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Presidential Update Fall 2004
To Hope College Alumni, Parents and Friends:
Since I last communicated with you through the Presidential Update, we have closed the books on the 2003-04 academic and fiscal years. Each year I identify a theme to both motivate and guide our efforts. Our theme this past year was “Expecting the Exceptional.” Yet, even I did not anticipate the extent of the achievements that would mark this year.
I am now in my twentieth year as a college president, my sixth in the privileged position of president at Hope. While each of these years has been satisfying and fulfilling, I do not believe that any single year has been as positively eventful as this past one. In our programmatic areas of academics, spiritual life, residential life, and co-curricular activities, as well as financially, there were remarkable achievements. Because of these achievements, prospective students and their families tangibly demonstrated, in unprecedented numbers, their attraction to a Hope College education. To be sure, there were outstanding efforts put forth by the entire Hope College community. Yet, transcending these human efforts was God’s grace and goodness to us as an institution. For this we are most grateful.
Yes, this is a very good time in the history of Hope. I am reminded especially of the quote from Mitch Albom’s latest book, The Five People You Meet in Heaven, that reads, “We move through places every day that never would have been if not for those who came before us.” Truly, we are indebted to the members of the Hope constituency who have given so much in the past to ensure the present. May those of us here now do our part to ensure the future.
New Academic Year
One of the special joys of being in education is the cycle of events that occur on an annual basis. There are endings like graduation, which can be filled with very mixed emotions as we say good-bye to students that we may not see again for a long time—perhaps ever. And, of course, there are the wonderful beginnings when we greet new students and their families at the start of a new year. Orientation, Convocation, and the typical events that mark a new college year were invigorating for all of us at the college. Now, halfway through the fall semester, we are experiencing the joys and challenges of living together in a college community of nearly 4,000 people.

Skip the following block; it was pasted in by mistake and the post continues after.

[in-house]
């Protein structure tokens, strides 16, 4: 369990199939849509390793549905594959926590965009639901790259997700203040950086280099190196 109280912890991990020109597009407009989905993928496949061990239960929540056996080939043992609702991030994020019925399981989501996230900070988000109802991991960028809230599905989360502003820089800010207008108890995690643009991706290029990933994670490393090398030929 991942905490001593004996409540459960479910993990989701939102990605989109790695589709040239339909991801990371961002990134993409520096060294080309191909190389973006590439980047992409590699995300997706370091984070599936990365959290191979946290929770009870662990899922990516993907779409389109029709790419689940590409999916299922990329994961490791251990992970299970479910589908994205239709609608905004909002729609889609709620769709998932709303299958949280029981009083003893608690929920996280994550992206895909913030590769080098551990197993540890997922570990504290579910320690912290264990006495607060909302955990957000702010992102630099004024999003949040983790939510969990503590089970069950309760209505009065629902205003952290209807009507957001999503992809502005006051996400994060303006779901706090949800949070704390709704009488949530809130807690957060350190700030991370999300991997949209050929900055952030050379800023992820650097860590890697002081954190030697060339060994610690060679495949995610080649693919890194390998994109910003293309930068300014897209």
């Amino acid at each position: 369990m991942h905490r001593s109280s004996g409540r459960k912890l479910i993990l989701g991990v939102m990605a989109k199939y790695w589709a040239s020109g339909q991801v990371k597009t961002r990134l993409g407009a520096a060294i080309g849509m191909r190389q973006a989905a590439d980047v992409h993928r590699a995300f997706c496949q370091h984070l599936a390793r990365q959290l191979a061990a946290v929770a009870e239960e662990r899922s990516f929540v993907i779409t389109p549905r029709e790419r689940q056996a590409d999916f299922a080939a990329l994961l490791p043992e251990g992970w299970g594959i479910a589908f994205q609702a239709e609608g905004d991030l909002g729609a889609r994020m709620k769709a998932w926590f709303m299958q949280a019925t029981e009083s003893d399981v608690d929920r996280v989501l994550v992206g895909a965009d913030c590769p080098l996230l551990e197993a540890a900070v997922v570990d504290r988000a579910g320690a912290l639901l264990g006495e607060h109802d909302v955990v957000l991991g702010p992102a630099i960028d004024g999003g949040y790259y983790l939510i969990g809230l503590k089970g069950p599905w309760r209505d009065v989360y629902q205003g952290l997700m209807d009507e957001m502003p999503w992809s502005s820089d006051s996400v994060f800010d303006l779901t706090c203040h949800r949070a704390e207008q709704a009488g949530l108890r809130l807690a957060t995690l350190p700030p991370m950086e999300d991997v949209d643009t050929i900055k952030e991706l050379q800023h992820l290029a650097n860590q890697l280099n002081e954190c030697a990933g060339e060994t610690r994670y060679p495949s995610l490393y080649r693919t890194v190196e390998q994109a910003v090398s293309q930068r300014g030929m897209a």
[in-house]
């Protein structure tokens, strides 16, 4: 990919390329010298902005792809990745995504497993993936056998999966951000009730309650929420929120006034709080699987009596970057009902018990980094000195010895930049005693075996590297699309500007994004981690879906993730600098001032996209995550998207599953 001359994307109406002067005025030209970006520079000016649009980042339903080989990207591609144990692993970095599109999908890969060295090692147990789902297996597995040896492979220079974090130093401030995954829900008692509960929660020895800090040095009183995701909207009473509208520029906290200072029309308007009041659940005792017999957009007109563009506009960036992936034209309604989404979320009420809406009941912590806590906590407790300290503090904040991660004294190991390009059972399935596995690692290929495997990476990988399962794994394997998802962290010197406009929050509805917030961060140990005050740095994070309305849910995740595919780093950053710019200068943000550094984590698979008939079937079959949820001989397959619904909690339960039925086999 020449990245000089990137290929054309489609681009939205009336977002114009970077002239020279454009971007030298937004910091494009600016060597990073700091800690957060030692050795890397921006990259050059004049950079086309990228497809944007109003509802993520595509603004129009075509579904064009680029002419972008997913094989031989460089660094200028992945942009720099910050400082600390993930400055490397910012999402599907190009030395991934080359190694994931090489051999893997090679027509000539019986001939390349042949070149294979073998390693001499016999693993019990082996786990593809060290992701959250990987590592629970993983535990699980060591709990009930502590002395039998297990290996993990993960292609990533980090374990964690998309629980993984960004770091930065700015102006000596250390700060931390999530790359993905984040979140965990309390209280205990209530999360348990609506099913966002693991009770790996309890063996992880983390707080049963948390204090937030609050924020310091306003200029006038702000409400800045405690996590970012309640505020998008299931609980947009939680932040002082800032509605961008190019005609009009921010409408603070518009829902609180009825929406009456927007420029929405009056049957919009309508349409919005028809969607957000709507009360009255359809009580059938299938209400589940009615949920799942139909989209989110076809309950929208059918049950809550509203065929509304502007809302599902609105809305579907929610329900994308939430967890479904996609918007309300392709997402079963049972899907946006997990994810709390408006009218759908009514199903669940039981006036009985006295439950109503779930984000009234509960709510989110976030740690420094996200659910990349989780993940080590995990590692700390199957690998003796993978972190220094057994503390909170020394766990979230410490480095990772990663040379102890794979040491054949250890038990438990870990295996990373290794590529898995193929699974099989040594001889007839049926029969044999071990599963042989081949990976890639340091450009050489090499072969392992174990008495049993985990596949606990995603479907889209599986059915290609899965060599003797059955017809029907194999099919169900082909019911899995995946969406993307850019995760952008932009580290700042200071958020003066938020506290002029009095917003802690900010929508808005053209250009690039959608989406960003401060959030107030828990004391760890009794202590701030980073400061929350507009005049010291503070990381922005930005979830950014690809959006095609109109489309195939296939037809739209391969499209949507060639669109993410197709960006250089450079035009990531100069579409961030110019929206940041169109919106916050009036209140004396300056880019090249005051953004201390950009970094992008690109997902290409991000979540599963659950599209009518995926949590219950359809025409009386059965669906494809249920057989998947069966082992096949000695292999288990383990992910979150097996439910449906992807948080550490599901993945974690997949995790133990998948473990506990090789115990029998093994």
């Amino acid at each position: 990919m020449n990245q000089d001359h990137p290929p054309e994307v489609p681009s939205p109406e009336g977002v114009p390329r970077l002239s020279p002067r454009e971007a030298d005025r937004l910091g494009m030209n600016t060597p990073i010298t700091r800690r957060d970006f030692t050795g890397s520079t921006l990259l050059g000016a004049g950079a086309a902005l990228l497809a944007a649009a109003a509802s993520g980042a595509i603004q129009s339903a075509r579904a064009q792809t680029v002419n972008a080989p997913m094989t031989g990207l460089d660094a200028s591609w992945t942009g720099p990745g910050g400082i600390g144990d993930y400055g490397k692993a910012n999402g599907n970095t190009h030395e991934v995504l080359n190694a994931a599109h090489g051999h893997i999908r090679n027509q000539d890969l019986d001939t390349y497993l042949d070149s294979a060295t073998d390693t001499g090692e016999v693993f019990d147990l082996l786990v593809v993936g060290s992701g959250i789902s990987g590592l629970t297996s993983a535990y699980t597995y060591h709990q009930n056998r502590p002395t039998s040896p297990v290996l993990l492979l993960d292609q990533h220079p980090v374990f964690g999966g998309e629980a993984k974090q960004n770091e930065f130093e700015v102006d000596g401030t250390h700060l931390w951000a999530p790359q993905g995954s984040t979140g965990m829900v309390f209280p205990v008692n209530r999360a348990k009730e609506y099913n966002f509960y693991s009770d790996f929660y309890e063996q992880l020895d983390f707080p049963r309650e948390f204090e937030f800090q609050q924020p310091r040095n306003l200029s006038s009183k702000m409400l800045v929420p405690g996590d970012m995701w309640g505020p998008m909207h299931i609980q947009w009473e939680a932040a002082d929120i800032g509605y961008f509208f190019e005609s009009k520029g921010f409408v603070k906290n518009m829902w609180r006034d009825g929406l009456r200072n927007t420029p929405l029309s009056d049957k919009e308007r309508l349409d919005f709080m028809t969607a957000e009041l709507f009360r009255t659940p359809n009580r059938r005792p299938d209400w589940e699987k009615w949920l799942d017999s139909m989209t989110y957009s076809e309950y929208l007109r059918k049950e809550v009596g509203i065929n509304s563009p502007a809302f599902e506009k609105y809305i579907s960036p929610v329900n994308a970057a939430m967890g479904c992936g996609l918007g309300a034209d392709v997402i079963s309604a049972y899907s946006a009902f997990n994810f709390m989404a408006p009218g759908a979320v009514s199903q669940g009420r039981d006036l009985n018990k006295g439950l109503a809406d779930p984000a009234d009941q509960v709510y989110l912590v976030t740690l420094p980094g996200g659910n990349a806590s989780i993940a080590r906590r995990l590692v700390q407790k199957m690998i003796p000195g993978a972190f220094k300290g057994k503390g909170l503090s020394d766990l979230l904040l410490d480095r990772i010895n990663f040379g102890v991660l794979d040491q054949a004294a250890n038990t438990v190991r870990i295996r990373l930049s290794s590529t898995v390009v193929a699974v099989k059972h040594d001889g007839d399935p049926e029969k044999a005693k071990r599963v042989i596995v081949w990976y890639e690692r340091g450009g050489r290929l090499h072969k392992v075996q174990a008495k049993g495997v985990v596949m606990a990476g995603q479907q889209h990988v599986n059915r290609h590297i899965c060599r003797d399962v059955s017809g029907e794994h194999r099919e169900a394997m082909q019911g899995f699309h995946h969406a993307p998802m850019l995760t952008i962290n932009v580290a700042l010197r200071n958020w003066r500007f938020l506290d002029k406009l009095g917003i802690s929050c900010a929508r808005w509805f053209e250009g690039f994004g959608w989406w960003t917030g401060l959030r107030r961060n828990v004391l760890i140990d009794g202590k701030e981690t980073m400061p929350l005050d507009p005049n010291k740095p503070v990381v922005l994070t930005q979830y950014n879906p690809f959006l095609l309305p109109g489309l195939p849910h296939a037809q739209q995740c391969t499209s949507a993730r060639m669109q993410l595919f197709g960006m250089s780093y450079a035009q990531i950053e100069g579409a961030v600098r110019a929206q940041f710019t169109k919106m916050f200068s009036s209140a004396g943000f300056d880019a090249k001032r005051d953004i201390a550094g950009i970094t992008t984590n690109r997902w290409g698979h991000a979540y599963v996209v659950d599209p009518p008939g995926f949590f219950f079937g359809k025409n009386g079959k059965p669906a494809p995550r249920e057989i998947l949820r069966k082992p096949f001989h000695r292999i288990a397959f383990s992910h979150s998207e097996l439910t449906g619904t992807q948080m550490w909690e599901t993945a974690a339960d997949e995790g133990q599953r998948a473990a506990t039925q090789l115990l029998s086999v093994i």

The theme for this new year is “Quest for the Best.” Our passion is to be at the pinnacle in providing an exceptional education in a vibrantly Christian environment. Among the 3,500 institutions of higher education in this country, very few are willing and able to forge the path of exceptionality in faith, learning, and living. To this we are unequivocally committed.
As much as we try to reduce the anxiety for students new to Hope and their families, we know that dropping off a son or daughter for the college experience is difficult. Because of their excitement for the wonderful experience and opportunity that awaits them, I suspect that students feel somewhat less anxiety than their parents! Having been through this twice ourselves, Martie and I understand full well the transition that is taking place. This wonderful gift of a son or daughter, whose presence has graced a family for 18 years, is about to change. Things are never quite the same again.
I remember this experience with our son, Matt, as if it were yesterday. First there was the endless packing of the car with more material possessions than I thought we owned as an entire family. Then there was the inevitable saying of good-byes. I remember especially Matt sitting on the retaining wall of our home playing with the dog for what seemed like an undue amount of time. Finally, it was time for Matt to leave. We said our good-byes, and Matt got in the car and drove off to college—two blocks! We could see his dorm room lights from our home. It really didn’t matter, though, whether it was two blocks or 2,000 miles. Matt wouldn’t be putting his feet underneath our kitchen table every night anymore. But, I’ve discovered this over the years in talking with many mothers and fathers—if their son or daughter is happy, 2,000 miles doesn’t seem very far; if they are unhappy, two blocks seems around the globe.
One of the most frequently asked questions of college presidents is, “How is enrollment?” In the good years this is a very enjoyable question to answer; in the lean years, not so enjoyable. Gratefully, this was a superb recruiting year for Hope. This fall, we enrolled 781 first-time freshmen and have a record student body of 3,112. With a full-time equivalent of 3,075, minus the number of students studying off-campus, the net number of 2,966 comes very close to meeting the enrollment cap of 3,000 established by the Board of Trustees. Dr. James Bekkering, vice president for admissions, indicated that absent the enrollment cap we could have admitted another 270 freshmen this fall. Limiting this number posed a new kind of challenge for us; it was uncomfortable denying admission to students we thought could have successfully experienced a Hope College education.